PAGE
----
to three or four degrees below in the night. Hobson again made
his men assume their winter garments, the linen vests and furs before
described. The condensers were again set up inside the house, the
air vessel and air-pumps were cleaned, the traps were set round
the palisades on different parts of Cape Bathurst, and Marbre and
Sabine got plenty of game, and finally the last touches were given
to the inner rooms of the principal house.

Although Fort Hope was now about two degrees farther north
than at the same time the year before, there was no sensible
difference in the state of the temperature. The fact is, the distance
between the seventieth and seventy-second parallels is not great
enough to affect the mean height of the thermometer ; on the con-
trary, it really seemed to be less cold than at the beginning of the
winter before. Perhaps, however, that was because the colonists
were now, to a certain extent, acclimatised.

Certainly the winter did not set in so abruptly as last time.
The weather was very damp, and, the atmosphere was always
charged with vapour, which fell now as rain now as snow. In
Lieutenant Hobson's opinion, at least, it was not nearly cold

The sea froze all round the island, it is true, but not in a regular
or continuous sheet of ice. Large blackish patches here and there
showed that the icicles were not thoroughly cemented together.
Loud resonant noises were constantly heard, produced by the
breaking of the ice-field when the rain melted the imperfectly
welded edges of the blocks composing it. There was no rapid
accumulation of lump upon lump such as is generally seen in
intense cold. Icebergs and hummocks were few and scattered, and
no icerwall as yet shut in the horizon.

" This season would have been just the thing for the explorers of
the North- West Passage, or the seekers of the North Pole," repeated
Sergeant Long again and again, " but it is most unfavourable for us,
and very much against our ever getting back to our own land ! '

This went on throughout October, and Hobson announced that
the mean temperature was no lower than 32 Fahrenheit, and it is

" The wolves came within musket-range" Page 249.


well known that several days of cold, 7 or 8 below zero, arc re-
quired for the sea to freeze hard.

Had proof- been needed that the ice-field was impassable, a fact
noticed by Mrs Barnett and Hobson would have sufficed.

The animals imprisoned in the island, the furred animals, rein-
deer, wolves, &c., would have left the island had it been possible to
cross the sea, but they continued to gather in large numbers round
the factory, and to seek the vicinity of man. The wolves came
actually within musket-range of the enceinte to devour the martens
and Polar hares, which were their only food. The famished reindeer
having neither moss nor herbs on which to browse, roved about
Cape Bathurst in herds. A solitary bear, no doubt the one to which
Mrs Barnett and Kalumah felt they owed a debt of gratitude, often
passed to and fro amongst the trees of the woods, on the banks of
the lagoon, and the presence of all these animals, especially of the
ruminants, which require an exclusively vegetable diet, proved that
flight was impossible.

We have said that the thermometer remained at freezing point,
and Hobson found on consulting his journal that at the same time
the year before, it had already marked 20 Fahrenheit below zero,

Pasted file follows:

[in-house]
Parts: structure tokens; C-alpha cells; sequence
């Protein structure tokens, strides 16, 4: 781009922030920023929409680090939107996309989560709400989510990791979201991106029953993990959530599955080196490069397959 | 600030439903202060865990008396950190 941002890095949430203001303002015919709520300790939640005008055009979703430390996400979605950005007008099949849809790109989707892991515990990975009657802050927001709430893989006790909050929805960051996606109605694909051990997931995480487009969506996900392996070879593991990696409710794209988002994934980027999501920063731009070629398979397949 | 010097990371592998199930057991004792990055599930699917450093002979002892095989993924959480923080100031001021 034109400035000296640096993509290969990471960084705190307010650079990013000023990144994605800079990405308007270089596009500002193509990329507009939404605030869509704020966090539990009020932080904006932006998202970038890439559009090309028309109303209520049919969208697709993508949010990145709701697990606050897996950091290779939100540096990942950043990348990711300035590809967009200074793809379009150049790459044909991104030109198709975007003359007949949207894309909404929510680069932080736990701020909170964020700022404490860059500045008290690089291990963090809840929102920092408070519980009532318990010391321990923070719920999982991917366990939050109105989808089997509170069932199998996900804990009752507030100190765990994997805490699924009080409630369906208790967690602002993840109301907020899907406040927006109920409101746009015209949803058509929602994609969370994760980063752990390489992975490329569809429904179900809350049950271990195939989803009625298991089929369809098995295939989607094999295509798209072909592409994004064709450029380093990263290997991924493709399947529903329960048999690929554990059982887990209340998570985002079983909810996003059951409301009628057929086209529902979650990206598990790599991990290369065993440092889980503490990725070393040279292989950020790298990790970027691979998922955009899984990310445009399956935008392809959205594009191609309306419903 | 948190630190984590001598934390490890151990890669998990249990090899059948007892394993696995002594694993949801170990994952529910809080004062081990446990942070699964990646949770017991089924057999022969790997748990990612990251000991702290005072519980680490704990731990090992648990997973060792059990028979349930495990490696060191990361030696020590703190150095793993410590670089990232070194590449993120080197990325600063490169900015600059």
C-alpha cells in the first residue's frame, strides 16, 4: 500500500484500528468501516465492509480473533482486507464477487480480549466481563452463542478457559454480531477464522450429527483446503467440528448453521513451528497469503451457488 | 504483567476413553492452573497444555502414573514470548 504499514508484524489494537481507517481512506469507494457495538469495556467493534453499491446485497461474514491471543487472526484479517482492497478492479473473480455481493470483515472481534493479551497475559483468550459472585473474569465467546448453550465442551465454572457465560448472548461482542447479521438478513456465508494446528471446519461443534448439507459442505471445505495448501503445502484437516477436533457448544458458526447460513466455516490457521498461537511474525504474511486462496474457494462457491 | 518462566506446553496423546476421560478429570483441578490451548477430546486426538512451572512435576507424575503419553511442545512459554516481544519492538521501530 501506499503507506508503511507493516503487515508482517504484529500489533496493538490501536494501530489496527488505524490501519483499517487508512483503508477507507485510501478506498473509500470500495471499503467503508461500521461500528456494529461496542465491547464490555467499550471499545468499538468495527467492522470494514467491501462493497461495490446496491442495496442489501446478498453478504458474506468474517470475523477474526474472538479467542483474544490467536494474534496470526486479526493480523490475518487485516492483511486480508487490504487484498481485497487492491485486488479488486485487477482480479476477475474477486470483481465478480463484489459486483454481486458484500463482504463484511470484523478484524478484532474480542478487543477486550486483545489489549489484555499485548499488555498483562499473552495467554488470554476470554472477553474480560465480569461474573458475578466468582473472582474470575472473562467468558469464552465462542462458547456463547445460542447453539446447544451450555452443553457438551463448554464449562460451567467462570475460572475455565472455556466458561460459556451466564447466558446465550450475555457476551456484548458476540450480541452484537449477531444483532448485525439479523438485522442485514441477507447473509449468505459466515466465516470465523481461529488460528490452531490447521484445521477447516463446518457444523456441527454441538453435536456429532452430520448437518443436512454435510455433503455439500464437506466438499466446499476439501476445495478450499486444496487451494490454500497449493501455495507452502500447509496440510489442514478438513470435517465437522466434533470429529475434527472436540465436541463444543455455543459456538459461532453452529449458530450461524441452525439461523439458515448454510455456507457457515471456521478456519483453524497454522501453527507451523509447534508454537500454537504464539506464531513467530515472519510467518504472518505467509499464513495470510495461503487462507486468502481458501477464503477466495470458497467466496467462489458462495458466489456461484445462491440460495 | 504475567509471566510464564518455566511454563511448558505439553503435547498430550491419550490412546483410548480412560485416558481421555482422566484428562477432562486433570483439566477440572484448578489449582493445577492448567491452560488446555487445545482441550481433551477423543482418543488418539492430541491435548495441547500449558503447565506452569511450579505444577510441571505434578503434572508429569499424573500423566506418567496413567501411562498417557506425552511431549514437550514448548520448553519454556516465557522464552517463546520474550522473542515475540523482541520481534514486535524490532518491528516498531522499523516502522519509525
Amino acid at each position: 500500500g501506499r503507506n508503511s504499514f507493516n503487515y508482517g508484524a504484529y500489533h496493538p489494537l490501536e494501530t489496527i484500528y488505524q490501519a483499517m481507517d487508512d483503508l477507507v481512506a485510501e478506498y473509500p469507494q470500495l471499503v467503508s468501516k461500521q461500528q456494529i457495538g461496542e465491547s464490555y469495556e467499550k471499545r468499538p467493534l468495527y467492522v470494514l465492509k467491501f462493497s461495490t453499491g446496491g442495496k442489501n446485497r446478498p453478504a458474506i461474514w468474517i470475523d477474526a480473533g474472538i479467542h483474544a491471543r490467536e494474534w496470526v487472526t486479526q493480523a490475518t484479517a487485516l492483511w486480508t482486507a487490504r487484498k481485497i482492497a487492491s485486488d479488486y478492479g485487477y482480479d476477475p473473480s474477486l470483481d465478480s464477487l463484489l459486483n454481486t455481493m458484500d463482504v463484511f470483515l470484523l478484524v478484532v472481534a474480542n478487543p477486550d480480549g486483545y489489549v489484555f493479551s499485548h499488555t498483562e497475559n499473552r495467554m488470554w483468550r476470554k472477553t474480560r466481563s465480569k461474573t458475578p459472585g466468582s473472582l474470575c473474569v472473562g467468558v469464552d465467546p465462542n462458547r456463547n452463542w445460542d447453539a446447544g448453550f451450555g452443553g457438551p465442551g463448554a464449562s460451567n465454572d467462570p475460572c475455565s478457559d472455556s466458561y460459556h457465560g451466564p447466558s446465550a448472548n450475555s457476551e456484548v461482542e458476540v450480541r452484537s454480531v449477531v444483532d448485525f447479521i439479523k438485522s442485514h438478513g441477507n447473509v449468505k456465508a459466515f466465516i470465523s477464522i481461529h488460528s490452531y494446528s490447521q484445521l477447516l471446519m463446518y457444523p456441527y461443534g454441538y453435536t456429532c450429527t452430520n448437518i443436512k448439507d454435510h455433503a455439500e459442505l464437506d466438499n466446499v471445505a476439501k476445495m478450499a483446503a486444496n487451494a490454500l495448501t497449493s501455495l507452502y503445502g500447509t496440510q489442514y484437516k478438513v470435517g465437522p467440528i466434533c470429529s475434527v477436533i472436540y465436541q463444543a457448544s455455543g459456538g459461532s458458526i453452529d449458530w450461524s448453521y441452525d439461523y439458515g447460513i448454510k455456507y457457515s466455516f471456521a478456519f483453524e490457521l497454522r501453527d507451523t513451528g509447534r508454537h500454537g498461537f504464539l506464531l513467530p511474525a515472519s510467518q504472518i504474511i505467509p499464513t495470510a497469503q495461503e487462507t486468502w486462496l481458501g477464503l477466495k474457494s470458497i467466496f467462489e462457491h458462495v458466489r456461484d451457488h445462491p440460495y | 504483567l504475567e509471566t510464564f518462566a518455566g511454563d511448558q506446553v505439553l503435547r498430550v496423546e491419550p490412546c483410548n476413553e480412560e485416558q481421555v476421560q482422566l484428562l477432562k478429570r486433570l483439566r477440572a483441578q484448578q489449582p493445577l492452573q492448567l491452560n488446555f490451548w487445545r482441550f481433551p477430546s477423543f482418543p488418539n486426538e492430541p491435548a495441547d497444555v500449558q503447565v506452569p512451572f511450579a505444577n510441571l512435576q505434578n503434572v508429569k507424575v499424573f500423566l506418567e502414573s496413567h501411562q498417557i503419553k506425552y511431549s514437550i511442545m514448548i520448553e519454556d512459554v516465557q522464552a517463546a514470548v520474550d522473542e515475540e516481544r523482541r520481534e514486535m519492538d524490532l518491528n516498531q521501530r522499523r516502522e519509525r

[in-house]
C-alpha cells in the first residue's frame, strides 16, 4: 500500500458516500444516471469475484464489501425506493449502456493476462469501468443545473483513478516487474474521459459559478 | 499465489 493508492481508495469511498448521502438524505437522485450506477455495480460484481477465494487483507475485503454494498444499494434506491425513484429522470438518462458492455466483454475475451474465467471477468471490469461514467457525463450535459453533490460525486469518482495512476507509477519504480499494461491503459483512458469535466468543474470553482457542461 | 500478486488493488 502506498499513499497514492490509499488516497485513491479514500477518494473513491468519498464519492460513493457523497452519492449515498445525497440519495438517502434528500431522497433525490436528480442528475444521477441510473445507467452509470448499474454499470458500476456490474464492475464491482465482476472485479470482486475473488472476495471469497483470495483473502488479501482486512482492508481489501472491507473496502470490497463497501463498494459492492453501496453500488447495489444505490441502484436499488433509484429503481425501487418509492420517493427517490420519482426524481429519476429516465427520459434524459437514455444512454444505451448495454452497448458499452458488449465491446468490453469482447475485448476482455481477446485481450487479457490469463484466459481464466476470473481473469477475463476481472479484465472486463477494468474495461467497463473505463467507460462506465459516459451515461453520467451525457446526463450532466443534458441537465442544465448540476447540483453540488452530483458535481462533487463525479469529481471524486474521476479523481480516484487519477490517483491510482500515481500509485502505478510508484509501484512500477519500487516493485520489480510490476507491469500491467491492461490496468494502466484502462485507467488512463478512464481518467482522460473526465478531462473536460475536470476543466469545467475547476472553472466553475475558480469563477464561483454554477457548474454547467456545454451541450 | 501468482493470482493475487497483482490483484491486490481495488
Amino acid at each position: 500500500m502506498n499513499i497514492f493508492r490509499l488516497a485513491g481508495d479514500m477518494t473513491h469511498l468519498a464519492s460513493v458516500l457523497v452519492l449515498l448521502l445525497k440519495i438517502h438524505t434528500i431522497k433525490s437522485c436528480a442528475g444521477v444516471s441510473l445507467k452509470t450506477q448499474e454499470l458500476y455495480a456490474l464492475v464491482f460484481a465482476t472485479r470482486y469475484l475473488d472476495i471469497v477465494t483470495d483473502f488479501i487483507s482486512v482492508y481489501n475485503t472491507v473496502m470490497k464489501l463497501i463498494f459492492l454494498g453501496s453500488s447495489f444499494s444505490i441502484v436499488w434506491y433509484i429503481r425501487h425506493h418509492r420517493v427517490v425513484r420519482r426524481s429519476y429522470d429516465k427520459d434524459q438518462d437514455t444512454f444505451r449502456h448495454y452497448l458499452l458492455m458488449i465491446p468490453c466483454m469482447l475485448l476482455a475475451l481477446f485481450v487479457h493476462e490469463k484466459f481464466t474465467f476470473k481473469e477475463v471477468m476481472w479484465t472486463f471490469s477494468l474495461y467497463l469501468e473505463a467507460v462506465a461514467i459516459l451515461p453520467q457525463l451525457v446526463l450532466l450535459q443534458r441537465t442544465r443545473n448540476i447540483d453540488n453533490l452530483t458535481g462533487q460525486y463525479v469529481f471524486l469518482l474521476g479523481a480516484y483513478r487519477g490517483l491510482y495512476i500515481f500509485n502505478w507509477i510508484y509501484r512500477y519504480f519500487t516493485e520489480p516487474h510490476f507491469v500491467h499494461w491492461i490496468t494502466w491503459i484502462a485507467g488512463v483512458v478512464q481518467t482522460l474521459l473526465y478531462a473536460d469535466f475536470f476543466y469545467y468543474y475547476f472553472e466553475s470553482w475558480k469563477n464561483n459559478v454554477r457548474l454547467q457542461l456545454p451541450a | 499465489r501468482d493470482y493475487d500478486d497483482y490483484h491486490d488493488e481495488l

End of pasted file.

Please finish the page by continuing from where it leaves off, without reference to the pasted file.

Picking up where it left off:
proving how unequally cold is distributed in the capricious Polar

The colonists therefore did not suffer much, and were not confined
to the house at all. It was, however, very damp indeed, rain
mixed with snow fell constantly, and the falling of the barometer
proved that the atmosphere was charged with vapour.

Throughout October the Lieutenant and Long made many
excursions to ascertain the state of the ice-field in the offing ; one
day they went to Cape Michael, another to the edge of the former
Walruses' Bay, anxious to see if it would be possible to cross to the
continent of America or Asia, or if the start would have to be put

But the surface of the ice-field was covered with puddles of
water, and in some parts riddled with holes, which would certainly
have been impassable for sledges. It seemed as if it would be
scarcely safe for a single traveller to venture across the half-liquid,
half-solid masses. It was easy to see that the cold had been neither
severe nor equally maintained, for the ice consisted of an accumu-
lation of sharp points, crystals, prisms, polyhedrons, and figures of
every variety, like an aggregation of stalactites. It was more like


a glacier than a " field," and even if it had been practicable, walking
on it would have been very tiring.

Hobson and Long managed with great difficulty to scramble over
a mile or two towards the south, but at the expense of a vast
amount of time, so that they were compelled to admit that they
must wait some time yet, and they returned to Fort Hope dis-
appointed and disheartened.

The first days of November came, and the temperature fell a little,
but only a very few degrees, which was not nearly enough. Victoria
Island was wrapped in damp fogs, and the lamps had to be lit during
the day. It was necessary, however, to economise the oil as much as
possible, as the supply was running short. No fresh stores had been
brought by Captain Craventy's promised convoy, and there were
no more walruses to be hunted. Should the dark winter be pro-
longed, the colonists would be compelled to have recourse to the
fat of animals, perhaps even to the resin of the firs, to get a little
light. The days were already very short, and the pale disc of the
sun, yielding no warmth, and deprived of all its brightness, only
appeared above the horizon for a few hours at a time. Yes, winter
had come with its mists, its rain, and its snow, but without the
long-desired cold.

On the llth November something of a fete was held at Fort
Hope. Mrs Joliffe served up a few extras at dinner, for it was the
anniversary of the birth of little Michael Mac-Nab. He was now
a year old, and was the delight of everybody. He had large blue